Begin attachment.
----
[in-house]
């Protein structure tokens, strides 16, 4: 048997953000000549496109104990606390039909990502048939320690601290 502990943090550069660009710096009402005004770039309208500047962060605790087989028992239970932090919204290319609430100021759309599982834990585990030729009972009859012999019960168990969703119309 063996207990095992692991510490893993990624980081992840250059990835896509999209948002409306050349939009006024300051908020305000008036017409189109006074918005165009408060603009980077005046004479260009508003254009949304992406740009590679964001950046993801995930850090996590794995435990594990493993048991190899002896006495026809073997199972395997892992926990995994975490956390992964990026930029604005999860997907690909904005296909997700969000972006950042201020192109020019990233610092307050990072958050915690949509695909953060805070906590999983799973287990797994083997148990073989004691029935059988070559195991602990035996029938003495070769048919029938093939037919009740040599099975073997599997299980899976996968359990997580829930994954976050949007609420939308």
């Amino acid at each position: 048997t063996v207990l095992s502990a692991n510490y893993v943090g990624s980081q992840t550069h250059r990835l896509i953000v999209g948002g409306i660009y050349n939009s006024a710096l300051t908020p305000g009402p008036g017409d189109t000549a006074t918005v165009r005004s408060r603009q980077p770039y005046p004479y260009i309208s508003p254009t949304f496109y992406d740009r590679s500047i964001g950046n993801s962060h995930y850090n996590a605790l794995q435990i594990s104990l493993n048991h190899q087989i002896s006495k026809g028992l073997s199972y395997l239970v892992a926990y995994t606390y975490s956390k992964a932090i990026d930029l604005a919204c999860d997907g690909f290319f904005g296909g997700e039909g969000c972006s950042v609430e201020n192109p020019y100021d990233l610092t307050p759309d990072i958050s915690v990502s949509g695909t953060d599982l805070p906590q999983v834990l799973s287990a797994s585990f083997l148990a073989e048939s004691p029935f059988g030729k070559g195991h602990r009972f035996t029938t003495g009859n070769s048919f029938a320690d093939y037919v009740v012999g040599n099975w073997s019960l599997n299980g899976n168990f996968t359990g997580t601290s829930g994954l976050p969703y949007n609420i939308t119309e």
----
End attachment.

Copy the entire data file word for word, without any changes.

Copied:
[in-house]
């Protein structure tokens, strides 16, 4: 048997953000000549496109104990606390039909990502048939320690601290 502990943090550069660009710096009402005004770039309208500047962060605790087989028992239970932090919204290319609430100021759309599982834990585990030729009972009859012999019960168990969703119309 063996207990095992692991510490893993990624980081992840250059990835896509999209948002409306050349939009006024300051908020305000008036017409189109006074918005165009408060603009980077005046004479260009508003254009949304992406740009590679964001950046993801995930850090996590794995435990594990493993048991190899002896006495026809073997199972395997892992926990995994975490956390992964990026930029604005999860997907690909904005296909997700969000972006950042201020192109020019990233610092307050990072958050915690949509695909953060805070906590999983799973287990797994083997148990073989004691029935059988070559195991602990035996029938003495070769048919029938093939037919009740040599099975073997599997299980899976996968359990997580829930994954976050949007609420939308």
């Amino acid at each position: 048997t063996v207990l095992s502990a692991n510490y893993v943090g990624s980081q992840t550069h250059r990835l896509i953000v999209g948002g409306i660009y050349n939009s006024a710096l300051t908020p305000g009402p008036g017409d189109t000549a006074t918005v165009r005004s408060r603009q980077p770039y005046p004479y260009i309208s508003p254009t949304f496109y992406d740009r590679s500047i964001g950046n993801s962060h995930y850090n996590a605790l794995q435990i594990s104990l493993n048991h190899q087989i002896s006495k026809g028992l073997s199972y395997l239970v892992a926990y995994t606390y975490s956390k992964a932090i990026d930029l604005a919204c999860d997907g690909f290319f904005g296909g997700e039909g969000c972006s950042v609430e201020n192109p020019y100021d990233l610092t307050p759309d990072i958050s915690v990502s949509g695909t953060d599982l805070p906590q999983v834990l799973s287990a797994s585990f083997l148990a073989e048939s004691p029935f059988g030729k070559g195991h602990r009972f035996t029938t003495g009859n070769s048919f029938a320690d093939y037919v009740v012999g040599n099975w073997s019960l599997n299980g899976n168990f996968t359990g997580t601290s829930g994954l976050p969703y949007n609420i939308t119309e």